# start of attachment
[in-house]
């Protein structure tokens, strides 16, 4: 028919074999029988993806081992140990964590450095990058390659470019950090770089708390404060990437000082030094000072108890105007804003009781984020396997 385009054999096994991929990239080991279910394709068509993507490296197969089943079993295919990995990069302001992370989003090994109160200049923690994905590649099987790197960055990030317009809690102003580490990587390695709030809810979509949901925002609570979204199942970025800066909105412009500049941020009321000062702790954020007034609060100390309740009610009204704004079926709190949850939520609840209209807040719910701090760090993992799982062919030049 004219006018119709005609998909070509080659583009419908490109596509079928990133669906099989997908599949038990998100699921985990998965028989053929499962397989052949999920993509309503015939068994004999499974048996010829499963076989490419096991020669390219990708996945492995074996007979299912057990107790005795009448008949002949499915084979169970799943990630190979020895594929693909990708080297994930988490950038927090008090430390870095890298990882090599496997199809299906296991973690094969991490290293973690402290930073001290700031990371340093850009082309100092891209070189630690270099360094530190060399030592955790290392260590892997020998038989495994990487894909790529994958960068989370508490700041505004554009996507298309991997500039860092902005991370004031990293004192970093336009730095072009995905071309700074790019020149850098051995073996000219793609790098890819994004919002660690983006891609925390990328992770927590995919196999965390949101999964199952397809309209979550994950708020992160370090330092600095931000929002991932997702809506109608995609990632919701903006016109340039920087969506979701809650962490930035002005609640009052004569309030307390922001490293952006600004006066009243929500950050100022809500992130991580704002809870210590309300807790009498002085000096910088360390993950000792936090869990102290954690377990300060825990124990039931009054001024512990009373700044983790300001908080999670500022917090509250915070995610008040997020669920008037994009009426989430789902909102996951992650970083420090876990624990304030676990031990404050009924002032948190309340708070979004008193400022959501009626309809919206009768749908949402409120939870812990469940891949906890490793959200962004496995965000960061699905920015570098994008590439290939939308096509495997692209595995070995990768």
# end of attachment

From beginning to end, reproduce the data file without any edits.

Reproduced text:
[in-house]
């Protein structure tokens, strides 16, 4: 028919074999029988993806081992140990964590450095990058390659470019950090770089708390404060990437000082030094000072108890105007804003009781984020396997 385009054999096994991929990239080991279910394709068509993507490296197969089943079993295919990995990069302001992370989003090994109160200049923690994905590649099987790197960055990030317009809690102003580490990587390695709030809810979509949901925002609570979204199942970025800066909105412009500049941020009321000062702790954020007034609060100390309740009610009204704004079926709190949850939520609840209209807040719910701090760090993992799982062919030049 004219006018119709005609998909070509080659583009419908490109596509079928990133669906099989997908599949038990998100699921985990998965028989053929499962397989052949999920993509309503015939068994004999499974048996010829499963076989490419096991020669390219990708996945492995074996007979299912057990107790005795009448008949002949499915084979169970799943990630190979020895594929693909990708080297994930988490950038927090008090430390870095890298990882090599496997199809299906296991973690094969991490290293973690402290930073001290700031990371340093850009082309100092891209070189630690270099360094530190060399030592955790290392260590892997020998038989495994990487894909790529994958960068989370508490700041505004554009996507298309991997500039860092902005991370004031990293004192970093336009730095072009995905071309700074790019020149850098051995073996000219793609790098890819994004919002660690983006891609925390990328992770927590995919196999965390949101999964199952397809309209979550994950708020992160370090330092600095931000929002991932997702809506109608995609990632919701903006016109340039920087969506979701809650962490930035002005609640009052004569309030307390922001490293952006600004006066009243929500950050100022809500992130991580704002809870210590309300807790009498002085000096910088360390993950000792936090869990102290954690377990300060825990124990039931009054001024512990009373700044983790300001908080999670500022917090509250915070995610008040997020669920008037994009009426989430789902909102996951992650970083420090876990624990304030676990031990404050009924002032948190309340708070979004008193400022959501009626309809919206009768749908949402409120939870812990469940891949906890490793959200962004496995965000960061699905920015570098994008590439290939939308096509495997692209595995070995990768």